Have questions – take a look at the FAQs below to see if we can answer them –
Microsoft doesn’t plan to stop fixing security problems in Windows 7 until extended support ends. That’s January 14, 2020 – five years and a day from the end of mainstream support. If that doesn’t put you at ease, consider this: XP’s mainstream support ended in April, 2009. Windows 7 won’t be any different.
You can continue to use Windows 7, but once support ends, your PC will become more vulnerable to security risks. Windows will operate, but you will stop receiving security updates.
On January 14th, 2020, Microsoft will discontinue support for Internet Explorer on Windows 7 devices. As a component of Windows Operating Systems, Internet Explorer follows the same support lifecycle.
Yes, you can upgrade compatible Windows 7 PCs based on these requirements below with a full license. To take advantage of the latest hardware capabilities, we recommend moving to a new PC with Windows 10.
|Required Processor||1 GHz processor or faster|
|Required Memory||1 GB RAM for 32-bit; 2 GB for 64-bit|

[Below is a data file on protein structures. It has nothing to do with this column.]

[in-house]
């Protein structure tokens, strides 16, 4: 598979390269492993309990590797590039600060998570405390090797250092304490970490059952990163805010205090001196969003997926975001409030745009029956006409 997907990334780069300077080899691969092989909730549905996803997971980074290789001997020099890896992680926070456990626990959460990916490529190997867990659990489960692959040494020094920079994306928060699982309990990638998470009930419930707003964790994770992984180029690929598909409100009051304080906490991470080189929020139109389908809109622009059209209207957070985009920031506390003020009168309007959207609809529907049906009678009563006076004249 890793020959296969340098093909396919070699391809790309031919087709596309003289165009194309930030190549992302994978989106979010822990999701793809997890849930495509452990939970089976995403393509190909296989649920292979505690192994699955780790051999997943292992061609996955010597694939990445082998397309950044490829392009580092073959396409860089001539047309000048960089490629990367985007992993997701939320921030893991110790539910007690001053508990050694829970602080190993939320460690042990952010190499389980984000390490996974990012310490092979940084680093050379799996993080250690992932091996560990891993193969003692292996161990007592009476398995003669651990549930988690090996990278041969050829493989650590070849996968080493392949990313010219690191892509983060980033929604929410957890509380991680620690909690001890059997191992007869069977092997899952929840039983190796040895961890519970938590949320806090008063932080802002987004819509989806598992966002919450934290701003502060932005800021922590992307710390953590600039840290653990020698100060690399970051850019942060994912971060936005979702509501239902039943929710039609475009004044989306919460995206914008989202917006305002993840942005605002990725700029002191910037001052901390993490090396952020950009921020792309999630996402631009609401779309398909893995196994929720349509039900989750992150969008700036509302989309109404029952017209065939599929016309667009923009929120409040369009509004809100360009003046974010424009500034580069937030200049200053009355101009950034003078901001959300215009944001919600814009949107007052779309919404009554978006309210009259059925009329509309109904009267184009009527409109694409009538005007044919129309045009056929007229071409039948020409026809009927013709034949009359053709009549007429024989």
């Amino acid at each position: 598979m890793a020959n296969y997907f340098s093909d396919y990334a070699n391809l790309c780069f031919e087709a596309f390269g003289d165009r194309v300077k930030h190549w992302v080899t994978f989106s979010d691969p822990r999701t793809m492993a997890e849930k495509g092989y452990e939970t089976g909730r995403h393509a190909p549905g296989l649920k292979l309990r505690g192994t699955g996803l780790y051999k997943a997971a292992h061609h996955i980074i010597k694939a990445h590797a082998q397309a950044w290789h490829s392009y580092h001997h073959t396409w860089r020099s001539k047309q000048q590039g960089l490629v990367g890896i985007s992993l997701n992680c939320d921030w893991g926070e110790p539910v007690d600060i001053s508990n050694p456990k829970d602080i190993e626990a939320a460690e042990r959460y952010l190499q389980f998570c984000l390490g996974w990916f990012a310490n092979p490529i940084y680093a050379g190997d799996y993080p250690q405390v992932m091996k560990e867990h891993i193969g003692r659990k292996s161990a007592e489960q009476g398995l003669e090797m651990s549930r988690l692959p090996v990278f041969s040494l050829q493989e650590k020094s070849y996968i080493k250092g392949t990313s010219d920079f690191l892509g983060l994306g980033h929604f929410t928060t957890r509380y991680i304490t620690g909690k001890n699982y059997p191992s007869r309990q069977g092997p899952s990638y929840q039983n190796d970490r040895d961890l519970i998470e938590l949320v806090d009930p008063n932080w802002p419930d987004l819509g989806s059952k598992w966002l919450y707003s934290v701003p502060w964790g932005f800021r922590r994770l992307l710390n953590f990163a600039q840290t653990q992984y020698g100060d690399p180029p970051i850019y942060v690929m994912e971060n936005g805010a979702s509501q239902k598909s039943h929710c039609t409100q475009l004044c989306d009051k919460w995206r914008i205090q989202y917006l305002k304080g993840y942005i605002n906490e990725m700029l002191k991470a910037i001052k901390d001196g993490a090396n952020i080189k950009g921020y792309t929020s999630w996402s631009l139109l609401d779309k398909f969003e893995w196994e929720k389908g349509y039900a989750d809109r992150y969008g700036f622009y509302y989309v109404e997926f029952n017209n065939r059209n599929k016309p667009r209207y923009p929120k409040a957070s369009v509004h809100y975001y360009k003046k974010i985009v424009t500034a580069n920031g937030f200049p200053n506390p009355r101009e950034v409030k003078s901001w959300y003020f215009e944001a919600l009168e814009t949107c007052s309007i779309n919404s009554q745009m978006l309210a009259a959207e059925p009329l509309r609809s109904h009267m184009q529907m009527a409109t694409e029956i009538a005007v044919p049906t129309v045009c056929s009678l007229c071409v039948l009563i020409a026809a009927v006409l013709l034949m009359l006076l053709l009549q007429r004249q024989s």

|Required Hard Disk Space||Up to 20 GB available hard disk space|
|Required video card||800 x 600 screen resolution or higher. DirectX® 9 graphics processor with WDDM driver|
|Required connectivity||Internet access (fees may apply)|
|Other system requirements||Microsoft account required for some features. Watching DVDs requires separate playback software|
Windows 7 can still be installed and activated after support has ended. However, to avoid security risks and viruses, We recommend that you consider upgrading to Windows 10.
Moving to Windows 10
So you need to start thinking. and perhaps budgeting for a new computer or an upgrade to Windows 10. A good move would be to act now before the end of this financial year – claim off your tax return – if it is for your business.
“Moving to Windows 10 is much easier than you might think. When John upgraded my office PC from Windows 7 to 10 years ago, I was concerned it would be so different – but it all looks the same, the start menu is there and there are a few new things – but it is no different in operation to Windows 7 – plus you are using the most up to date version available – so can be safe in the knowledge that you have all the most up to date features and protection” – Jenny Admin Computer Troubleshooters.
Whether you are upgrading an existing device, buying a new one, or just need help deploying, we have the help you need.
Call us now on 8387 3889 – or use our contact form for any questions that you have – we can provide the solution for you – we not only sell new computers but can move you from your old device to your new one – painlessly.